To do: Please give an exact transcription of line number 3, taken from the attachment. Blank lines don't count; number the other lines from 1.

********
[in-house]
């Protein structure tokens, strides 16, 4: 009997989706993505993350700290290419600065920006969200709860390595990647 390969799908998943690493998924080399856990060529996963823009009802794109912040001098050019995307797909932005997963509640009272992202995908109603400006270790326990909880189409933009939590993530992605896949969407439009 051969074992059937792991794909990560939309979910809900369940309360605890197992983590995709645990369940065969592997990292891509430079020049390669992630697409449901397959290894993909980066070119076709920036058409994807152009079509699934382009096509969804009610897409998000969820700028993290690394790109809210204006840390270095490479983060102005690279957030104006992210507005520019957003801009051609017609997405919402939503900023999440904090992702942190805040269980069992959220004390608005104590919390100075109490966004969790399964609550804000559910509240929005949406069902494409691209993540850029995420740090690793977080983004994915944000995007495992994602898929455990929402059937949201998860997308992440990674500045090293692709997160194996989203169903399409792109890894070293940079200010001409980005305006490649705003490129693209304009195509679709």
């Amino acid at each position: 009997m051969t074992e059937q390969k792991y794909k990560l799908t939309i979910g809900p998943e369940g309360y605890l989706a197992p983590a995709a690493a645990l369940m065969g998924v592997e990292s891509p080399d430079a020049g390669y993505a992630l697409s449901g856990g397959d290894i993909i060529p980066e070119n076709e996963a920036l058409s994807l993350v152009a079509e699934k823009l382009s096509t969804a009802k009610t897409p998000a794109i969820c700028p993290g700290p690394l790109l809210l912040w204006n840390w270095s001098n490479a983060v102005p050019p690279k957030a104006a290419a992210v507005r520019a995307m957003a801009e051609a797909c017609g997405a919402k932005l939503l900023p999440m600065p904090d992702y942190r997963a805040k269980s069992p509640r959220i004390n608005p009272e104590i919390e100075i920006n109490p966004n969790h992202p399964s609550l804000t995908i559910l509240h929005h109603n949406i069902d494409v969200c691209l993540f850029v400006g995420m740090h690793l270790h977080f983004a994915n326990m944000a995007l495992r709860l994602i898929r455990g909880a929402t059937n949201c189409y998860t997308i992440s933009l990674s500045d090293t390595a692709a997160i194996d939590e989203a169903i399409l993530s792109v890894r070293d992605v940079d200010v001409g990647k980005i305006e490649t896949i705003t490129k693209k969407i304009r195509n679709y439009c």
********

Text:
């Amino acid at each position: 009997m051969t074992e059937q390969k792991y794909k990560l799908t939309i979910g809900p998943e369940g309360y605890l989706a197992p983590a995709a690493a645990l369940m065969g998924v592997e990292s891509p080399d430079a020049g390669y993505a992630l697409s449901g856990g397959d290894i993909i060529p980066e070119n076709e996963a920036l058409s994807l993350v152009a079509e699934k823009l382009s096509t969804a009802k009610t897409p998000a794109i969820c700028p993290g700290p690394l790109l809210l912040w204006n840390w270095s001098n490479a983060v102005p050019p690279k957030a104006a290419a992210v507005r520019a995307m957003a801009e051609a797909c017609g997405a919402k932005l939503l900023p999440m600065p904090d992702y942190r997963a805040k269980s069992p509640r959220i004390n608005p009272e104590i919390e100075i920006n109490p966004n969790h992202p399964s609550l804000t995908i559910l509240h929005h109603n949406i069902d494409v969200c691209l993540f850029v400006g995420m740090h690793l270790h977080f983004a994915n326990m944000a995007l495992r709860l994602i898929r455990g909880a929402t059937n949201c189409y998860t997308i992440s933009l990674s500045d090293t390595a692709a997160i194996d939590e989203a169903i399409l993530s792109v890894r070293d992605v940079d200010v001409g990647k980005i305006e490649t896949i705003t490129k693209k969407i304009r195509n679709y439009c």